Although the recent subway and bus fare hike affects all New Yorkers, low-income residents are being especially hard hit by the jump in cost. As a way to ease this financial burden, the City Council has proposed a $50 million pilot program as part of the “Fair Fares” initiative which will provide half-fare MetroCards to New Yorkers living at or below the federal poverty line. As the Daily News learned, transit advocates say nearly 800,000 residents would be eligible for the discount under the full plan.
Under the pilot program, the discounted MetroCard subsidy would be limited to CUNY students and veterans who live at the poverty line. The council also proposed publicly funding Citi Bike by providing $12 million to bring the service to parts of the Bronx, Upper Manhattan and Staten Island. This could potentially provide another 2,000 bikes per year, at $6,000 each. Citi Bike is privately funded by Motivate, a company that manages all major bike-sharing services in the country.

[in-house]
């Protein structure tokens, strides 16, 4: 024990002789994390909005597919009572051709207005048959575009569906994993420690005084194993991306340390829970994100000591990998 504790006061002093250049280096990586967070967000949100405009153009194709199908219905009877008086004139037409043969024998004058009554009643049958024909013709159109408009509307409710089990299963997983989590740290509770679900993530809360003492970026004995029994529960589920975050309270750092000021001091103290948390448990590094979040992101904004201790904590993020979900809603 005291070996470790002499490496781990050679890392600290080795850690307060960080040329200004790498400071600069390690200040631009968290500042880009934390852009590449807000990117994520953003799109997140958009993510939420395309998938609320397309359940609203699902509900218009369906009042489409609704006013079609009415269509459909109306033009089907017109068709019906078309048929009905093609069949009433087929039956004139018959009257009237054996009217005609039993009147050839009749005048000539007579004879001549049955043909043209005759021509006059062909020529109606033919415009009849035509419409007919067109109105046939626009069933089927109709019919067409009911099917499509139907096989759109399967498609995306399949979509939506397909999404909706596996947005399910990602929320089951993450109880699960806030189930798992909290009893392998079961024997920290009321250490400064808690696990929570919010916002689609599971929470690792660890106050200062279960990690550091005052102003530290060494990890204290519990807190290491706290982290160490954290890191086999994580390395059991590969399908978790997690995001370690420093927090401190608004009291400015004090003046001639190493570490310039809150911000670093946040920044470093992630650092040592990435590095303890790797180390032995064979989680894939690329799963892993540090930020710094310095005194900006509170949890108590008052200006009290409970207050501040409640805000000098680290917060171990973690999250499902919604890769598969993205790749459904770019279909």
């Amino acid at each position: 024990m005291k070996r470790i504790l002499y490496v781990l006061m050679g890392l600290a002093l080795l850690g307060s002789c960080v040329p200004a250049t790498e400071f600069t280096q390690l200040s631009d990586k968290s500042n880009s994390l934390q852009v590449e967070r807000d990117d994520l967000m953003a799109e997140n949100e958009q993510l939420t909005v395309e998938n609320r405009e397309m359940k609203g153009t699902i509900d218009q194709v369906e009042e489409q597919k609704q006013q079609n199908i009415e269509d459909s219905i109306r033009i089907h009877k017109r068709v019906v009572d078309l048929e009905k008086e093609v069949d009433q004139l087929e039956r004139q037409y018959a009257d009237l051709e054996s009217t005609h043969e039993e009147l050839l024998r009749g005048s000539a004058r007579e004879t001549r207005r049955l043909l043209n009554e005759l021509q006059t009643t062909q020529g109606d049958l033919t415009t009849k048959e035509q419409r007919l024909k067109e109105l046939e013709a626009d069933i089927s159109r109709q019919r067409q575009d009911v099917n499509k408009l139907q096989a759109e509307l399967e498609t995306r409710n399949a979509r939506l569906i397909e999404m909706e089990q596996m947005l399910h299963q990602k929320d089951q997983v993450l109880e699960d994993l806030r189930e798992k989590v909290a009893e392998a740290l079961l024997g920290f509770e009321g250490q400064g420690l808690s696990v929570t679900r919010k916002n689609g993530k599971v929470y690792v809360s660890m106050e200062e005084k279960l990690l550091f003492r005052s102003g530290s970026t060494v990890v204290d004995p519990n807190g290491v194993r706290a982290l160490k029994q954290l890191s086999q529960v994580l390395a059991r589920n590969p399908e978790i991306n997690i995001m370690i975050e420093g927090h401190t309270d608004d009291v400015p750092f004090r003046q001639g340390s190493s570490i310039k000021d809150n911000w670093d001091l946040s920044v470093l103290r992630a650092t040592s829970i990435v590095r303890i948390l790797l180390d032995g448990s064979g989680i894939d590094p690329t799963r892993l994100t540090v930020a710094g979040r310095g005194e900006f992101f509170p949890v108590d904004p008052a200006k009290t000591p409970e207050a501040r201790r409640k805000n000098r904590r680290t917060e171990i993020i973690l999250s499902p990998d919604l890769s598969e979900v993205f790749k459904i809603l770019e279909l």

While transit and anti-poverty advocates, such as the Riders Alliance and the Community Service Society, have pushed NY pols to support half-priced MetroCards, Mayor de Blasio has said the discount would be too expensive for the city. The mayor also said it’s the state’s responsibility to pay for this proposal, as Governor Cuomo oversees the MTA. Freddi Goldstein, a spokeswoman for de Blasio, reiterated: “This pilot program, like the original proposal, is a noble one, but the mayor has been very clear: the MTA is the responsibility of the state and they should consider funding the program.”
In February, the MTA agreed to roll out the initiative, “Freedom Ticket,” which would connect bus, subway and Long Island Rail Road Service within NYC under one ticket. This could make travel more efficient and affordable for those living in transit deserts in Brooklyn and Queens. The program is still being studied, so no timeline has been set for its implementation.
[Via NY Daily News]
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